Common legal entities chosen by bloggers include sole proprietorship, partnership, and limited liability corporation (LLC). Below, you'll learn more about each business formation type.

Sole Proprietorship:

  • Can be established by filling out a DBA (Doing Business As) form at local county filing offices
  • Does not require an Employer Identification Number (EIN) or other licenses and forms
  • Tax reporting is similar to reporting as an individual, with income and expenses reported on Schedule C
  • No election is required for a sole proprietorship

Limited Liability Corporation (LLC):

  • Provides extra legal liability protections for personal assets
  • Can be taxed as a partnership, C-Corp, or S-Corp
  • Can potentially protect personal assets, such as a family home, from business forfeitures
  • Reporting can be similar to reporting as a sole proprietor, with passthrough taxation

S-Corporation (S-Corp):

  • Can potentially provide additional tax benefits, such as paying yourself a salary and dividends
  • Requires specific tax filings and decisions, best made with the help of a professional tax attorney
  • Reporting may be more complex compared to sole proprietorship or LLC


  • A business entity formed by two or more individuals sharing ownership
  • It can be structured as a general partnership or limited partnership (limited partners have less control)
  • Requires a partnership agreement outlining roles, responsibilities, and profit-sharing
  • Each partner is personally liable for the business's debts and obligations

Corporations, which are larger public entities, are less common for bloggers.

8. Can a Personal Blog be a Business?

Yes, a personal blog can indeed be considered a business for IRS purposes. This applies even if the blog still needs to turn a profit. As a blogger, you have the option to declare your blogging activities as a business, which can be advantageous since you're allowed to report business losses on your tax return for several years.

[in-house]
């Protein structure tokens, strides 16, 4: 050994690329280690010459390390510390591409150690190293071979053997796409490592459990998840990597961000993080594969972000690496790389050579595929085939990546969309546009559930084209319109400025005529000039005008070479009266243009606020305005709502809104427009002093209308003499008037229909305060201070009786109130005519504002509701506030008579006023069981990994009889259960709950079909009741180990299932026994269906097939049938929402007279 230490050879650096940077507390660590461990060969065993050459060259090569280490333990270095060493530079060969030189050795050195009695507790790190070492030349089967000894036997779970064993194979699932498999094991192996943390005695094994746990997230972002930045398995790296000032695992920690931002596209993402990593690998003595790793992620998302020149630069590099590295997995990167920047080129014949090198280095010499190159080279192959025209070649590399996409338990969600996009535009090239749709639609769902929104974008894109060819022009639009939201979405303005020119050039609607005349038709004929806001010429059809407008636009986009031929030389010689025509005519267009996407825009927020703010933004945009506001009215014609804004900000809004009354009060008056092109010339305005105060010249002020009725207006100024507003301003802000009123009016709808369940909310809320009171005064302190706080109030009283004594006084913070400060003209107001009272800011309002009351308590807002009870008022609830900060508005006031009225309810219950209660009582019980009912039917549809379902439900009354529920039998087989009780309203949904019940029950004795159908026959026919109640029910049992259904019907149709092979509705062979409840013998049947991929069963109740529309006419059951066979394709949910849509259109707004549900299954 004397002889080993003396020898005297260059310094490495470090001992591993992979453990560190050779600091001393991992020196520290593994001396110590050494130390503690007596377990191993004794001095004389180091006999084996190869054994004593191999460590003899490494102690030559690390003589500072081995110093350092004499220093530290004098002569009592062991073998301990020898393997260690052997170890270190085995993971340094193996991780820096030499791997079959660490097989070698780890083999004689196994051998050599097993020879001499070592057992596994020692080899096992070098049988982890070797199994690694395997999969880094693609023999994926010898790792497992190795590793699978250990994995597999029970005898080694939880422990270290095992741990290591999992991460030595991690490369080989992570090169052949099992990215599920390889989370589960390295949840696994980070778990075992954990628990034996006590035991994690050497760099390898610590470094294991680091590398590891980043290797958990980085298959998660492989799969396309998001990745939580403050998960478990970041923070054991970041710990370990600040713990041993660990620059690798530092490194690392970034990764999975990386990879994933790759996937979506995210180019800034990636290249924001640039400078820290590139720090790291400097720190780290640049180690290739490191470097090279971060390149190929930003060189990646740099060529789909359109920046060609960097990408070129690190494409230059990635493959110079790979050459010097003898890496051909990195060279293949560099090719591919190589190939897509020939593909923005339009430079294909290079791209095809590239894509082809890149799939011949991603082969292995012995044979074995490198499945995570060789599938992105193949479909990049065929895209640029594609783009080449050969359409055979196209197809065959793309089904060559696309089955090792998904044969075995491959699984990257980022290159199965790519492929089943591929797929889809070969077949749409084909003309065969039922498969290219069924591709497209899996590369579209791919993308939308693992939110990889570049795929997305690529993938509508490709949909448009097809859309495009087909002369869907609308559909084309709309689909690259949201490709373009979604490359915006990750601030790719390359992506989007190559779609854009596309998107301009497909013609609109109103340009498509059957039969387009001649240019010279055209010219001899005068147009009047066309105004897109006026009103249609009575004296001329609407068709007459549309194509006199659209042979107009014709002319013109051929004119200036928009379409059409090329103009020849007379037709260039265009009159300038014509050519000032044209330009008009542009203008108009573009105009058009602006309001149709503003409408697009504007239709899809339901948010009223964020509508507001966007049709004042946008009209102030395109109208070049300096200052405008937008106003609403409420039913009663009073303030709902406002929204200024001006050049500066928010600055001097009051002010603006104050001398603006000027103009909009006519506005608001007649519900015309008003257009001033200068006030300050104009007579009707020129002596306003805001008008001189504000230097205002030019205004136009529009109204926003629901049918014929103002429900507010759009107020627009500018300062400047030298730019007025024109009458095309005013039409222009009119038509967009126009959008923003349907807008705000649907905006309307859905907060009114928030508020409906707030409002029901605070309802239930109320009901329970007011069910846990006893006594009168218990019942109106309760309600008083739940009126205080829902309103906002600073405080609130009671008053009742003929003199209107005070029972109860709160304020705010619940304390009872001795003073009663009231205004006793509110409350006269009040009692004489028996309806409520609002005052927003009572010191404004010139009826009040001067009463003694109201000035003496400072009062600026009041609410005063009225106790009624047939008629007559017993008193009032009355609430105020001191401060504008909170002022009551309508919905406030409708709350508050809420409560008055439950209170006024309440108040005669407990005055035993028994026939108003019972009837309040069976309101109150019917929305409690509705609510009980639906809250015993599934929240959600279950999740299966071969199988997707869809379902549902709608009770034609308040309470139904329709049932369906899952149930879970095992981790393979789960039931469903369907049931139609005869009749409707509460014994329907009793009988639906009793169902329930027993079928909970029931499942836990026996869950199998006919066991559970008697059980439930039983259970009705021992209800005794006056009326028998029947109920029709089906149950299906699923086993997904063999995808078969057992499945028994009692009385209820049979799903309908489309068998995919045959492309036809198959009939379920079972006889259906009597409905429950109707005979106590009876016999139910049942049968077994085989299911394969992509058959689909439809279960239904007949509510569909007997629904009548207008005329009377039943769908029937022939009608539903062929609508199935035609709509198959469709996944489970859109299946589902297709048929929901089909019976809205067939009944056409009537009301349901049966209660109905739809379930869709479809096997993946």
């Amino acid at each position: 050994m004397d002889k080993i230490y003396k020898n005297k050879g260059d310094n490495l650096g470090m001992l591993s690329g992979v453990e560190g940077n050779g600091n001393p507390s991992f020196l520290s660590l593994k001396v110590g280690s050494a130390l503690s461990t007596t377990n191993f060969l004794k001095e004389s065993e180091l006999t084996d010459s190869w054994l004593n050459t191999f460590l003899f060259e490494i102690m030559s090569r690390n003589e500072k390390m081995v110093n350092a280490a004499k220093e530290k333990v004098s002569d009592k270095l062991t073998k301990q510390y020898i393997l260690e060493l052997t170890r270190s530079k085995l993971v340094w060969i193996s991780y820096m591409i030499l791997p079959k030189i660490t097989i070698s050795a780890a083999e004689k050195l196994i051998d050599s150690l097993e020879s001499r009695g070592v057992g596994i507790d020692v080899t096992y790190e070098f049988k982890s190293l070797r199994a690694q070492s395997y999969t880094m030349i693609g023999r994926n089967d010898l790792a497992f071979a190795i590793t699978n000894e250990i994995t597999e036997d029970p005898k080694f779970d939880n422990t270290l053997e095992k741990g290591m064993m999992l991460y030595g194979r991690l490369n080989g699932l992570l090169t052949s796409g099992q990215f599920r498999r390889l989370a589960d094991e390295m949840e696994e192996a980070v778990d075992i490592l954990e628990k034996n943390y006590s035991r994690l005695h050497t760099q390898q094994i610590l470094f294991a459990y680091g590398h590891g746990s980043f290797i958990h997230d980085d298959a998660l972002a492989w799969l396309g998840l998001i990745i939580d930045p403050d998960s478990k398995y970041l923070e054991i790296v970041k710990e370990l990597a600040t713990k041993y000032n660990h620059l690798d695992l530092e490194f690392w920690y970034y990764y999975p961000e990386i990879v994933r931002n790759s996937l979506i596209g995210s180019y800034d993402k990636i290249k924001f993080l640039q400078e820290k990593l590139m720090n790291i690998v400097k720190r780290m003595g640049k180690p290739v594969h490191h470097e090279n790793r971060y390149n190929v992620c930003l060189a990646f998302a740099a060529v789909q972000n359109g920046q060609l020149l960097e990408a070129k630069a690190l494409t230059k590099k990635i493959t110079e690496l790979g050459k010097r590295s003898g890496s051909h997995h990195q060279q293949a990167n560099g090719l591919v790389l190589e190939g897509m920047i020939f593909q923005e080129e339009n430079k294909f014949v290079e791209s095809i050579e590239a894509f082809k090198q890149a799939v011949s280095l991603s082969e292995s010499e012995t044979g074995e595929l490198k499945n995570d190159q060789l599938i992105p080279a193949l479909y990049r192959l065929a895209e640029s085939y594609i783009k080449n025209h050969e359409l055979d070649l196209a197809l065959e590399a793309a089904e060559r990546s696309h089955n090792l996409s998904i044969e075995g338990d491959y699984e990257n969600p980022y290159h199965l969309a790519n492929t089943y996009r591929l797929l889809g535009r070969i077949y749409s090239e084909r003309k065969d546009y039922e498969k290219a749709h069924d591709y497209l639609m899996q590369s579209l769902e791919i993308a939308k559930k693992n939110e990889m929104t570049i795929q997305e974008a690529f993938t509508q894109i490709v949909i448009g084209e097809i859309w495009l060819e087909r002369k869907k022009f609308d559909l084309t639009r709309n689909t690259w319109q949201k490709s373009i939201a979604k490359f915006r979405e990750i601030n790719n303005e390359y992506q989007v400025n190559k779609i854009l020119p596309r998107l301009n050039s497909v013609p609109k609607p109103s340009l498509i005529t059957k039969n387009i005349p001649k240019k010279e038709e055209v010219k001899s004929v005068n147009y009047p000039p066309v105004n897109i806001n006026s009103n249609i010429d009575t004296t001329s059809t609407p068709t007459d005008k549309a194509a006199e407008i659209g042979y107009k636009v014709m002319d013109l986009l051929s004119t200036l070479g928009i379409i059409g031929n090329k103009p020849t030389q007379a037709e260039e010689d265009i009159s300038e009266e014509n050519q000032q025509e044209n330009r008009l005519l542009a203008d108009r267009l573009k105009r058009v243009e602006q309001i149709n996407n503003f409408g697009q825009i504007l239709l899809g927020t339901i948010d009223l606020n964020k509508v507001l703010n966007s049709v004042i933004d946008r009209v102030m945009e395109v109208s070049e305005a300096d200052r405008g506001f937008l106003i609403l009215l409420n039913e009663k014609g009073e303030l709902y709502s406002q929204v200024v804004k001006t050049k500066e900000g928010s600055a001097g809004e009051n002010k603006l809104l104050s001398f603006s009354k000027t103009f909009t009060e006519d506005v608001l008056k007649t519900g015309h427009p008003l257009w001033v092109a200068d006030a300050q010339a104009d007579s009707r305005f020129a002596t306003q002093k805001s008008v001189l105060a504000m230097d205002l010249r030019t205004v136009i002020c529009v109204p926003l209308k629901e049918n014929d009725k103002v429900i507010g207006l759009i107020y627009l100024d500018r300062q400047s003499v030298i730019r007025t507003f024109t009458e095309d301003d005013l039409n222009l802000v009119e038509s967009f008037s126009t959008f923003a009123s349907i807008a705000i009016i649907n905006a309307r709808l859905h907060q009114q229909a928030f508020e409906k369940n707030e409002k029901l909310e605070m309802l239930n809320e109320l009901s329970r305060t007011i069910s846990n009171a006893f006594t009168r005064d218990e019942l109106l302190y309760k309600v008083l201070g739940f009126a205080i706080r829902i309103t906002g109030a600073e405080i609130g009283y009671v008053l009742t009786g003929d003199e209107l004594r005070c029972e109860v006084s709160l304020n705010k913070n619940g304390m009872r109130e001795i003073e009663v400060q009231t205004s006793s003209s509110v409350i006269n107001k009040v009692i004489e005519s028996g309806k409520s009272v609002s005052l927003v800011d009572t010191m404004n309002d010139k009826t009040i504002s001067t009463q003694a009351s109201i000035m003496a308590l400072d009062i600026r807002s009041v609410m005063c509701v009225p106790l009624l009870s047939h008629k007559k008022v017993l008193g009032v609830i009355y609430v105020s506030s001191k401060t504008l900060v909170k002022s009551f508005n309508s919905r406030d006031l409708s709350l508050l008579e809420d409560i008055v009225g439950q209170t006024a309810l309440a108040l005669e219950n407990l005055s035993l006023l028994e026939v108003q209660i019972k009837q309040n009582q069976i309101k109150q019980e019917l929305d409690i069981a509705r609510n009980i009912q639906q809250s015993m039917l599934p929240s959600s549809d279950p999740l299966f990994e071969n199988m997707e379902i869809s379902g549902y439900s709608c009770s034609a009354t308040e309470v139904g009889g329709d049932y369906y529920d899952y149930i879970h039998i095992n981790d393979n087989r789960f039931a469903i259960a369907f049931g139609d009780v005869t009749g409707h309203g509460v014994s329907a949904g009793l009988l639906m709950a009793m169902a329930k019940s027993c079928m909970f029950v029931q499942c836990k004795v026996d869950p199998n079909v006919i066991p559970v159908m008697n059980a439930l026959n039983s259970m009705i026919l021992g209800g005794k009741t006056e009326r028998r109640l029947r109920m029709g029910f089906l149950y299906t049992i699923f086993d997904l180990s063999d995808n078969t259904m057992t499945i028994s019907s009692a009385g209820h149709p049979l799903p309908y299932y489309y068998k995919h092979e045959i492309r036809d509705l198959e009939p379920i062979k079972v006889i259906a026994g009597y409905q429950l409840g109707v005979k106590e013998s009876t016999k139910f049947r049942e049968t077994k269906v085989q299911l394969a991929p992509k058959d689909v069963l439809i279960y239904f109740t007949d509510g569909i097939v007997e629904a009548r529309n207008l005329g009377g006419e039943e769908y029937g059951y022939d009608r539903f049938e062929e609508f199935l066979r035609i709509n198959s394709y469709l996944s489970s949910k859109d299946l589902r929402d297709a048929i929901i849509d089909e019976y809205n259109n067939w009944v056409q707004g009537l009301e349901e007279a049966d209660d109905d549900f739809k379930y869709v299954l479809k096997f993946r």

However, the IRS only allows you to write off these expenses once you do make money. This process is called amortization, so keep this in mind if you have start-up costs well before you make money.

9. Can Blogging be a Stable Income?

Business owners can turn blogging into a stable income, much like any business. One must understand how this can happen through more experience and diverse revenue channels.

Experienced bloggers might harness various revenue channels, including creating content for their sites, providing blog design services, and tapping into monetization strategies like affiliate marketing. This diverse income stream is considered business income, recognizing bloggers as self-employed individuals in the eyes of tax authorities.

This classification mandates that bloggers meticulously document their income and expenses. The Internal Revenue Service (IRS) allows them to claim deductions on business-related expenditures, which can translate to tax savings and a more sustainable blogging business.

10. How Do You Submit Taxes for Blogging?

Submitting taxes as a blogger involves a few specific steps. Here are four tips you should keep in mind when submitting taxes for blogging.:

  1. Gather all your blogging income: 

Including revenue from affiliate links, sponsored content, and product sales. This income is taxable and must be reported on Form 1040 at tax time (April 15th). Use Form 1040-ES to estimate and pay your quarterly taxes, a requirement for self-employed individuals like bloggers.

  1. Keep meticulous records of business expenses, 

This can include costs like web hosting, marketing, and office supplies. These can be tax deductions, reducing your overall tax liability. If you have received any payments over $600 from a single source, you should expect a 1099-MISC form from them. Include this information when filing your taxes.

  1. Open a separate bank account for your business

Opening a separate bank account for your blogging business can make tracking income and business expenses easier. Even if you can’t open a business bank account, you can open a personal checking account to track expenses. 

  1. Reduce your tax liability 

When filing your tax return, report all blog-related income and claim any eligible tax deductions, such as home office or business expenses. These steps help you manage your tax liability efficiently and comply with IRS self-employment tax requirements. Your tax liability is the amount you owe to the IRS. Reduce this (legally) whenever possible. 

This content is for informational purposes only and does not constitute legal, business, or tax advice. You should consult your own attorney, business advisor, or tax advisor regarding matters mentioned in this post. We take no responsibility for actions taken based on the information provided.